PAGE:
Carter Yagemann


Carter Yagemann

Ph.D. Student

Georgia Institute of Technology

Email: yagemann@gatech.edu

I am a Ph.D. student in the Institute for Information Security and Privacy at the Georgia Institute of Technology, where I am advised by Prof. Wenke Lee and Prof. Brendan Saltaformaggio. My research interests include computer systems security with focuses on binary analysis, vulnerability discovery and prevention, machine learning, and mobile operating systems security.

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Vulnerability Root Cause Analysis Approach "ARCUS" to Appear in USENIX'21

Sat 12 December 2020

My coauthors and I will be presenting a paper "ARCUS: Symbolic Root Cause Analysis of Exploits in Production Systems" at USENIX Security 2021 in August, 2021. Below is a preview of the abstract:

End-host runtime monitors (e.g., CFI, system call IDS) flag processes in response to symptoms of a possible attack. Unfortunately, the symptom (e.g., invalid control transfer) may occur long after the root cause (e.g., buffer overflow), creating a gap whereby bug reports received by developers contain (at best) a snapshot of the process long after it executed the buggy instructions. To help system administrators provide developers with more concise reports, we propose ARCUS, an automated framework that performs root cause analysis over the execution flagged by the end-host monitor. ARCUS works by testing "what if" questions to detect vulnerable states, systematically localizing bugs to their concise root cause while finding additional enforceable checks at the program binary level to demonstrably block them. Using hardware-supported processor tracing, ARCUS decouples the cost of analysis from host performance.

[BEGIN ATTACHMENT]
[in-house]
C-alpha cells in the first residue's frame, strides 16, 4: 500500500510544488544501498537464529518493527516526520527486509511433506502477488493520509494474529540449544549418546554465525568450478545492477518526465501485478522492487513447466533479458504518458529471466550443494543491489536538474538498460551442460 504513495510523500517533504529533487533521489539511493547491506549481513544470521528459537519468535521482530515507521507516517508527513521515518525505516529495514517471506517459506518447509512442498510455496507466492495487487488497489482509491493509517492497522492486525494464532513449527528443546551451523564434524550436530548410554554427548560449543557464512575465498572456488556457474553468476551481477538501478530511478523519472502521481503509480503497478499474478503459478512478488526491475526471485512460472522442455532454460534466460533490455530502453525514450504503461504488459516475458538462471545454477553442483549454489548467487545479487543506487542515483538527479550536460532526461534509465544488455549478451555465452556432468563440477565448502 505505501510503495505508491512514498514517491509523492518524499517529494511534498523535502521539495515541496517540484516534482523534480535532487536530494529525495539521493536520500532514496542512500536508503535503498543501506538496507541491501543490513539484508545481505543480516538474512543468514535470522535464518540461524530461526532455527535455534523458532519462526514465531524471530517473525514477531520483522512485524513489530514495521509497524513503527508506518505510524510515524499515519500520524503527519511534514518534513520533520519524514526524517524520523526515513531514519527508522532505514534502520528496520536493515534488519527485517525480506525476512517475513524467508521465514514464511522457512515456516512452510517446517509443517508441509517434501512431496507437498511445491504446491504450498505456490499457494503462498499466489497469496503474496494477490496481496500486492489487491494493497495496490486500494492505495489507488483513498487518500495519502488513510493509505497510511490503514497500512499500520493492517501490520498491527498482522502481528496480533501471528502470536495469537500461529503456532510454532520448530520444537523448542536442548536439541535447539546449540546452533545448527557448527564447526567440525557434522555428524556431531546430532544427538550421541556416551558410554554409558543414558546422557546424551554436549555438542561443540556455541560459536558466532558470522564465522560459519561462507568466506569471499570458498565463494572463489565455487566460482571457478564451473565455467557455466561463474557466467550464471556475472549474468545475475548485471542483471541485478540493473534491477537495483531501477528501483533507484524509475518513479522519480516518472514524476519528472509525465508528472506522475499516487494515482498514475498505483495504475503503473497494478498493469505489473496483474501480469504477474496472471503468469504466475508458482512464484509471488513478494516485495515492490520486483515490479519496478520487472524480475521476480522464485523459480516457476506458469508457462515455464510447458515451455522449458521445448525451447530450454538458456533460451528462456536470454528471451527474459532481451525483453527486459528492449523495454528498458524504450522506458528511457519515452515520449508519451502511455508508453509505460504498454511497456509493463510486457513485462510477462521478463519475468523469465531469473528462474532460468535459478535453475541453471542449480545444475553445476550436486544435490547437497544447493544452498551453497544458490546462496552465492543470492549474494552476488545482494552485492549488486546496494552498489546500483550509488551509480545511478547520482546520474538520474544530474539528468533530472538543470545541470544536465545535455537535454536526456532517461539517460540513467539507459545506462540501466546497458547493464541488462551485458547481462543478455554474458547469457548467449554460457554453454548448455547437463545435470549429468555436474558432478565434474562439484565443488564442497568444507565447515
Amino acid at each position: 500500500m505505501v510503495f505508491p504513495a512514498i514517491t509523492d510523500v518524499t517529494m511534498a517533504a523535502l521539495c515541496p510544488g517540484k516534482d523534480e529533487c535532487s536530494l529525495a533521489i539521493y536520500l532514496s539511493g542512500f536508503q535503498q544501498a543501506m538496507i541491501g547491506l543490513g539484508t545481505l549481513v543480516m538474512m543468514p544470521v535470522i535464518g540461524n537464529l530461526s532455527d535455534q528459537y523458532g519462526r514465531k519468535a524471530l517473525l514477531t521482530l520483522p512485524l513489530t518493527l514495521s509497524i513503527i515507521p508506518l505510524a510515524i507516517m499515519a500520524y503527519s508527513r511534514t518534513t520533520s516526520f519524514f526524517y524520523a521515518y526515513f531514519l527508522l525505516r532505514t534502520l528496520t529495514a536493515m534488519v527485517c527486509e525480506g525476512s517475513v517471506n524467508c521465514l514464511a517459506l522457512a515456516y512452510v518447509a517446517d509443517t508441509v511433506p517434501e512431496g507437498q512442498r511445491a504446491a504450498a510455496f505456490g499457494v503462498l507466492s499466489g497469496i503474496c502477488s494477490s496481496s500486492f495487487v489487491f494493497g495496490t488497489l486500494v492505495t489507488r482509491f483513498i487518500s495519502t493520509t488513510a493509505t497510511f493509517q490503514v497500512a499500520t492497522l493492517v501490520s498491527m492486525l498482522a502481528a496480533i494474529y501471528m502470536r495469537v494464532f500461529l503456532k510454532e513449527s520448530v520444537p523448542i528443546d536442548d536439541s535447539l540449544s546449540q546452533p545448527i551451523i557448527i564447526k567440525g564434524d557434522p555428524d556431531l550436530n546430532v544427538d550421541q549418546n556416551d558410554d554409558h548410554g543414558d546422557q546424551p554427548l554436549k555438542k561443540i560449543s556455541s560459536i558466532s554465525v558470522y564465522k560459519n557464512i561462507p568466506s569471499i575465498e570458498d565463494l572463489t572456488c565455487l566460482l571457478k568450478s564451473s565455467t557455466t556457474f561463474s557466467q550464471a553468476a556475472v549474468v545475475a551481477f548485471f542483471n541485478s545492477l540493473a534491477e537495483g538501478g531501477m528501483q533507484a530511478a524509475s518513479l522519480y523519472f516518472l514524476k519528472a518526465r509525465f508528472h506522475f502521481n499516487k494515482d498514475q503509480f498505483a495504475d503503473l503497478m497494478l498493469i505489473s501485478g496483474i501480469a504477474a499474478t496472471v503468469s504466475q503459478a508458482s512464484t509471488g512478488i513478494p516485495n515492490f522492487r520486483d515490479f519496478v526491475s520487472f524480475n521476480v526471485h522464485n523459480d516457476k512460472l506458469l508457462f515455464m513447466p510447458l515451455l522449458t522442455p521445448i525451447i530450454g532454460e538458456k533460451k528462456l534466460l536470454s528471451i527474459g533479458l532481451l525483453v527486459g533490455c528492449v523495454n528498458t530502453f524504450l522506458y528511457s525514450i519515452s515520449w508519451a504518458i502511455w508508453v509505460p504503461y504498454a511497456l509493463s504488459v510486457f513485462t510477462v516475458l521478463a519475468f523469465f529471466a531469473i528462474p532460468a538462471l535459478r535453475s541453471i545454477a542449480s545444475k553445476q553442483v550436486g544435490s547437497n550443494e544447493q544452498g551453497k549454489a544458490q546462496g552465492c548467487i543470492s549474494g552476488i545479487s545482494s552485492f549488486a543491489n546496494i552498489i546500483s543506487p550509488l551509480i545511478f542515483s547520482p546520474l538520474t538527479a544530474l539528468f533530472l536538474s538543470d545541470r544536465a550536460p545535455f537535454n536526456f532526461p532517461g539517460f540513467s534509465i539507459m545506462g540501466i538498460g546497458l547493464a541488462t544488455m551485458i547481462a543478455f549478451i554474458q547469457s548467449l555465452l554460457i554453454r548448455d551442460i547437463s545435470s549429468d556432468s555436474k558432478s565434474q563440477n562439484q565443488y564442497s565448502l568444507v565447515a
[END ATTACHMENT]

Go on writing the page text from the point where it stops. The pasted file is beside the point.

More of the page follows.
We have implemented ARCUS and evaluated it on 31 vulnerabilities across 20 programs along with over 9,000 test cases from the RIPE and Juliet suites. ARCUS identifies the root cause of all tested exploits — with 0 false positives or negatives — and even finds 4 new 0-day vulnerabilities in traces averaging 4,000,000 basic blocks. ARCUS handles programs compiled from upwards of 810,000 lines of C/C++ code without needing concrete inputs or re-execution.

In the coming months, we will also publish the source code for ARCUS and some sample data for the community to use. ARCUS has already led to the discovery of 4 novel vulnerabilities, one of which is currently public: EDB-47254. The others will be released in the coming months.